Programmable Mocks

You have some service or database call. You need that call to be repeatable. Sometimes a record and playback is sufficient. You make the call, record what it returns, and play that back every subsequent time.

But often you need a bit more control. So you can create a programmable mock (or test double). The data that is returned by the call is programmed by the test. The data is not fixed, as it often is in unit testing mocks. The data comes from the test itself. Let’s take a simple example:

Given Customer is:

Customer ID Name Street ZIP
007 James 1 Apple Lane 27701

When we change his or her address

Customer ID 007
Street 100 Penny Lane
ZIP 27702

Then customer should be:

Customer ID Name Street ZIP
007 James 100 Penny Lane 27702

Now this test could be run against a real database. After running the test, we’d need to restore the data back to the original data in order to run it again. There are other ways of handling this (see the ATDD book for details).

Context diagram for the system

But let’s do this with mocks/test doubles for the database interface calls. Here’s the data that needs to be setup. There is no need to mock this. You just use the data object directly.

public class CustomerData {
    private CustomerID id;
    private String name;
    private String street;
    private ZIPCode zipCode;
    public void setID(CustomerID value) {
        id = value;
    public void setName(String value) {
        name = value;
    public void setStreet(String value) {
        street = value;
    public void setZipCode(ZIPCode value) {
        zipCode = value;
    public CustomerID getID( ) {
        return id ;
    public String getName() {
        return name;
    public String getStreet() {
        return street;
    public ZIPCode getZipCode( ) {
        return zipCode;
    public String toString() {
        return "Customer is " + getID() + " " + getName()+
                " " + getStreet() + " " +getZipCode();

And here’s the interface to the DAO that needs to be mocked.

public interface CustomerDataDAO {
    public CustomerData getCustomer(CustomerID id) ;
    public boolean putCustomer(CustomerData aCustomer);

You create a test double class that implements this interface and adds additional methods to set and retrieve the data. Here’s an example:

public class CustomerDataDAOMock implements CustomerDataDAO {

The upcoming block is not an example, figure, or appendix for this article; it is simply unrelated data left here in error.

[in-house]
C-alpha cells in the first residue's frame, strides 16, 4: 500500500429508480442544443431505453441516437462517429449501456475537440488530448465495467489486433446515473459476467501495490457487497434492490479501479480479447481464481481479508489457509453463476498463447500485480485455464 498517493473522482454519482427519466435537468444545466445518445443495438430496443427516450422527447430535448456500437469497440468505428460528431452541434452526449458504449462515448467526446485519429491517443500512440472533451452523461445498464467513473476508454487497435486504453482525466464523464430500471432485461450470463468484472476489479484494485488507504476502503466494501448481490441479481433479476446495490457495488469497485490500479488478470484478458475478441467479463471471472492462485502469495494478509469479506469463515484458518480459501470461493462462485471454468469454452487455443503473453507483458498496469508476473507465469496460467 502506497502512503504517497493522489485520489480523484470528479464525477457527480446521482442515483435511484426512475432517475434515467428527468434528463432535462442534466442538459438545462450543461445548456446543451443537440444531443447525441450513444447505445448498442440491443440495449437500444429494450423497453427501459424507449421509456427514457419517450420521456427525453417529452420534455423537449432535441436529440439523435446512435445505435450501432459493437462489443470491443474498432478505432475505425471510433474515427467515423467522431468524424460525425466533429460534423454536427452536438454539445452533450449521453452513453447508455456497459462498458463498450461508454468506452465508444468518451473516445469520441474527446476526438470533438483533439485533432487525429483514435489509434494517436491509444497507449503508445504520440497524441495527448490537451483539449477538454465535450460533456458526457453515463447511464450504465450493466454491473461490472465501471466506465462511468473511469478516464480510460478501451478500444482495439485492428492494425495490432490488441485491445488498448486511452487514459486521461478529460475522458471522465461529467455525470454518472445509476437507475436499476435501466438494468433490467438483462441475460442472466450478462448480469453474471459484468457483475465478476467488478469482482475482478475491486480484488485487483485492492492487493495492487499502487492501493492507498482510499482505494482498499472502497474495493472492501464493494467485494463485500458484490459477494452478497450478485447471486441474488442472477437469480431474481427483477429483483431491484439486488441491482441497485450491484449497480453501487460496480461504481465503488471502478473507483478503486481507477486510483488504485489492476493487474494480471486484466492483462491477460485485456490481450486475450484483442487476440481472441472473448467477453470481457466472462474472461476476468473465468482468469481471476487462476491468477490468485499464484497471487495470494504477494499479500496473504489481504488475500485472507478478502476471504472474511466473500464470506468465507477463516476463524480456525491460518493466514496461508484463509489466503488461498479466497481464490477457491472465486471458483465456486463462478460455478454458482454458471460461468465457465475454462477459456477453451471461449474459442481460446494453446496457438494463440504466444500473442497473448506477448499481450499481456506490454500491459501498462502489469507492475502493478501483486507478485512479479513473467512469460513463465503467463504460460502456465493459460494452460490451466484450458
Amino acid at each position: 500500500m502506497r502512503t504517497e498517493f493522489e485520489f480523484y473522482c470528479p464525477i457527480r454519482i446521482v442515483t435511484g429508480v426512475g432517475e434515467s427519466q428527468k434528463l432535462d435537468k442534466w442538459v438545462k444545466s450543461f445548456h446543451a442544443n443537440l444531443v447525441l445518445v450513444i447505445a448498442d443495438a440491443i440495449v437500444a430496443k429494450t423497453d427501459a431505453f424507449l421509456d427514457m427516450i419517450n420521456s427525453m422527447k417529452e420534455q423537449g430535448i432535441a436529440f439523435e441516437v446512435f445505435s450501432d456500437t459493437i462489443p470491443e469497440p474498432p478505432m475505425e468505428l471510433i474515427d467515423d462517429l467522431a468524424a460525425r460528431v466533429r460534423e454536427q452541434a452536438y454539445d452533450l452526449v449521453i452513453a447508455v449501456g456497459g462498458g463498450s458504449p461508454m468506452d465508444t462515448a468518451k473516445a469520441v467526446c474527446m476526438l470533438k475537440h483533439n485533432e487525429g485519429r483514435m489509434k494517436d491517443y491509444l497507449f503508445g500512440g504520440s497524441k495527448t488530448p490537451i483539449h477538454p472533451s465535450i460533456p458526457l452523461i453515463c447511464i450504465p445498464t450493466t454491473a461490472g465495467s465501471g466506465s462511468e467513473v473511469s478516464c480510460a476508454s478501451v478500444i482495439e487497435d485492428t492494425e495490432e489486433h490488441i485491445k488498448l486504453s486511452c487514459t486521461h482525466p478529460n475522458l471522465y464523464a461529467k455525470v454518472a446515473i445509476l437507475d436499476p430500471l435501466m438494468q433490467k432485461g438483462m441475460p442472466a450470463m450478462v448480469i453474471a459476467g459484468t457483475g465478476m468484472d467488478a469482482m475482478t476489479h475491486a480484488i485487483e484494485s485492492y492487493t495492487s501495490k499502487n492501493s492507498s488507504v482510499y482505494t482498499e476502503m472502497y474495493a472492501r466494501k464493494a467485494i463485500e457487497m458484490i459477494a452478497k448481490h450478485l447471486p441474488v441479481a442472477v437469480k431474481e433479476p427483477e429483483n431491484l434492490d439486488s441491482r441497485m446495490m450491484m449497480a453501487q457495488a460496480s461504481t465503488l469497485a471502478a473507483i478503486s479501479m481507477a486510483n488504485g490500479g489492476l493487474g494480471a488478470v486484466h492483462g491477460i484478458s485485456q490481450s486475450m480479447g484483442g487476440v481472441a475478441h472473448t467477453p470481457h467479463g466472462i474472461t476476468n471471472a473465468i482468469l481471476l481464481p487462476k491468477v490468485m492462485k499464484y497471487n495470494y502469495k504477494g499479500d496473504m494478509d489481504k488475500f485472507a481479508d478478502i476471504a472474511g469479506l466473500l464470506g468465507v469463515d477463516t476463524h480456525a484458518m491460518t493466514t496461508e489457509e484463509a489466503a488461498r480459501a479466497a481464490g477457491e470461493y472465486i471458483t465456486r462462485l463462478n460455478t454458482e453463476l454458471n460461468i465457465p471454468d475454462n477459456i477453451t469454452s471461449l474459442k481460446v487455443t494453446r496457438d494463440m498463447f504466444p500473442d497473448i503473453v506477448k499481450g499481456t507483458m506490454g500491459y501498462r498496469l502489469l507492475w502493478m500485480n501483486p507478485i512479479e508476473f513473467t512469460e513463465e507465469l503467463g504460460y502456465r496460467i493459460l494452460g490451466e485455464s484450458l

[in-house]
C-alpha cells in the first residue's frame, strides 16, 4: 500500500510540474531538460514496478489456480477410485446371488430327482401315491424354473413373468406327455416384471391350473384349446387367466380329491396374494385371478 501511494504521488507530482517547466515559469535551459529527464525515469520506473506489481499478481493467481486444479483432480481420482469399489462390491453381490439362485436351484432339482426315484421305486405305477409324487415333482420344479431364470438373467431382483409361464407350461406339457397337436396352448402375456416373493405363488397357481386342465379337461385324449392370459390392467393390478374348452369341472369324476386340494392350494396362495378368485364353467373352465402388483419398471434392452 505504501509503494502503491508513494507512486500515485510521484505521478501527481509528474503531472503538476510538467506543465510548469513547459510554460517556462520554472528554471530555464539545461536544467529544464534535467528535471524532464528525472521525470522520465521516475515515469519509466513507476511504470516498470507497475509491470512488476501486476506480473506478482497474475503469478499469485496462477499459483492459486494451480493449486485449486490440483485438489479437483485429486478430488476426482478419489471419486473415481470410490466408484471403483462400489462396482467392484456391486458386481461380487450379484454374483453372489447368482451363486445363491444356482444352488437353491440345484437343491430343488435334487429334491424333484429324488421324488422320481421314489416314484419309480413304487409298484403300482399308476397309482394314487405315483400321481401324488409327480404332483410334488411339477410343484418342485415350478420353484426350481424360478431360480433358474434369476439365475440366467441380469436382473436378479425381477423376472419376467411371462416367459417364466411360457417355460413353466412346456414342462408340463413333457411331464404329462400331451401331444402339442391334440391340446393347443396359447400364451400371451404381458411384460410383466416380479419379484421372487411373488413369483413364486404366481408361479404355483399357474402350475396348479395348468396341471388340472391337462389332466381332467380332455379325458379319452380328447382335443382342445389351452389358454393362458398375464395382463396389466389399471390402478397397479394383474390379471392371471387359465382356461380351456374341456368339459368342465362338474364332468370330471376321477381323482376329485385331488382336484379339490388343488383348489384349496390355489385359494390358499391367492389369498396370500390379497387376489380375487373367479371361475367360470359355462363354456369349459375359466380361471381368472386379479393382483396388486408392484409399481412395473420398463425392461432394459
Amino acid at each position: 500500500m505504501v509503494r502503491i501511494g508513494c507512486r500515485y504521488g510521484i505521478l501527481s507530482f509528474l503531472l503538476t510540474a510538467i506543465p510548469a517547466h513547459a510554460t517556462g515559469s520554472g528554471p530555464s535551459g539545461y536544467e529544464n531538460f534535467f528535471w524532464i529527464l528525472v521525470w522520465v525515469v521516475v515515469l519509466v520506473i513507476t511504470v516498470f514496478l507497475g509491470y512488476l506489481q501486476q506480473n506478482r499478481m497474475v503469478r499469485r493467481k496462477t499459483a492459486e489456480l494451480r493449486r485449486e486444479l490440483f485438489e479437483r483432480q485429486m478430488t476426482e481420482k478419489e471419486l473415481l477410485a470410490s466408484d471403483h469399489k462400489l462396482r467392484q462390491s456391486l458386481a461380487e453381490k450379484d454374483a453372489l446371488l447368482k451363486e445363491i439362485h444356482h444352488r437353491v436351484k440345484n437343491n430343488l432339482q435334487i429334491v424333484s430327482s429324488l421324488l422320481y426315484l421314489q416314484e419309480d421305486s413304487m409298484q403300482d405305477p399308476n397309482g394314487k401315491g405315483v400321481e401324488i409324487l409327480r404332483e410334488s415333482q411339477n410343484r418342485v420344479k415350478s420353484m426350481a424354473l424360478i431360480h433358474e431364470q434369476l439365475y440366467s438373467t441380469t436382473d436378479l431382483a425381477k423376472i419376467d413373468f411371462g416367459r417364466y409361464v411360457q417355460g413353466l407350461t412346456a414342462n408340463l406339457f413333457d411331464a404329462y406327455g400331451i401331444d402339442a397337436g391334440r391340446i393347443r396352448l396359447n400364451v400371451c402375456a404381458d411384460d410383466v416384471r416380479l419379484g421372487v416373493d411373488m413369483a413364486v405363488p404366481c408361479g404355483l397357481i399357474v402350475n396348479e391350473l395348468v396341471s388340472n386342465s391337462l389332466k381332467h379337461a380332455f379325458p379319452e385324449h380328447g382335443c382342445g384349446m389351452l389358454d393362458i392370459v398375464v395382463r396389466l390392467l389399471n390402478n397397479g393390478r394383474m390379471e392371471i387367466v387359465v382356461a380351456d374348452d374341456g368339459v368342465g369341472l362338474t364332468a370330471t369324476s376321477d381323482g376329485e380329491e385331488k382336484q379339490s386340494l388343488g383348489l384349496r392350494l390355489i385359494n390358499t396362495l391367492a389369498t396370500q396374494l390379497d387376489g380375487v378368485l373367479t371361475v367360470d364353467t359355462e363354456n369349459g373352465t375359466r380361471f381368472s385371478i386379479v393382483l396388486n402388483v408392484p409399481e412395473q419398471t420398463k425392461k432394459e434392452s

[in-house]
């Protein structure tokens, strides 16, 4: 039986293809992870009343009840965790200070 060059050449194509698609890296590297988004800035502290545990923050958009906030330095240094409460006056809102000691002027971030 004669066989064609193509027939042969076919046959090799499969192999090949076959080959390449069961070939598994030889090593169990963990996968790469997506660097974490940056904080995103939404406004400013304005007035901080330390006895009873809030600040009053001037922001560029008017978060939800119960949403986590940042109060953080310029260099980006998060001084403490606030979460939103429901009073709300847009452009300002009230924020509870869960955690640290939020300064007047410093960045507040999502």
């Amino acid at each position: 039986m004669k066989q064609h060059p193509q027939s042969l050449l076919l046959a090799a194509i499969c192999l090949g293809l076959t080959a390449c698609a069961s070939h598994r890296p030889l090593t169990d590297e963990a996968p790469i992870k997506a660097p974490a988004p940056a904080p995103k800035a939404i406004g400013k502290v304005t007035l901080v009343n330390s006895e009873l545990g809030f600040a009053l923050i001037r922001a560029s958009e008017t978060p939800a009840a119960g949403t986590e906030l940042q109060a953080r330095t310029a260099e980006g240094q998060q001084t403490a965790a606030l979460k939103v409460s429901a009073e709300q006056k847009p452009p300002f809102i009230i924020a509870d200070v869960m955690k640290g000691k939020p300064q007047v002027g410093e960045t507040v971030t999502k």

private List<CustomerData> data;
    public CustomerData getCustomer(CustomerID id) {
        // Could do a look up in the list
       // for this example just return first item
        return data.get(0);
    public boolean putCustomer(CustomerData aCustomer) {
        // could do lookup in list,
        // for this example just set first item
        data.set(0, aCustomer);
        return true;
    // Called by test to set the data
    public boolean setData(List<CustomerData> data) { = data;
        return true;
    // Called by test to return the data
    public List<CustomerData> getData() {
        return data;

Now in the test code (Cucumber shown here, but it could be any framework), you have:

@Given("^Customer is:$")
    public void customer_is(List<CustomerData> data)
        throws Throwable {
        // Hook up to a singleton factory
        // Service code calls this same factory
        // (can use autowire on Spring)
        Singletons.customerDataDAO = new CustomerDataDAOMock();
        CustomerDataDAOMock customerDAOMock
               = (CustomerDataDAOMock) Singletons.customerDataDAO;

Now you can set the data in the mock/test double to whatever you require for the test. There are at least a couple ways a test double could be set with the test data:

1.) If the test double is created as a singleton in the same process, then the test and the production code will access the same object. The test double can be set by calls to it. Spring could be used to autowire the singleton for both the test and the production code. This is shown in the example above.

2.) If the test double is in a different process, the test could write the data to a file or an inter-process communication method (e.g. a socket, a REST service, etc.). The test double would read the file or socket.

For each service (e.g. database retrieval or external service), a test double would be written for that service. All applications could use this same test double. Ideally, the test double would be created by the same team that created the original service. That way the two would more easily be kept in synchronization.

For the Then part, you can retrieve the values from the test double if needed.

    @Then("^Customer should be:$")
    public void customer_should_be(List<CustomerData> data)
        throws Throwable {
        // Example shows a single CustomerData object
        // You could compare the entire list as well
        CustomerID id = new CustomerID(data.get(0).getID())
        CustomerData oneItem =
        // Compare the retrieved item to the data in the argument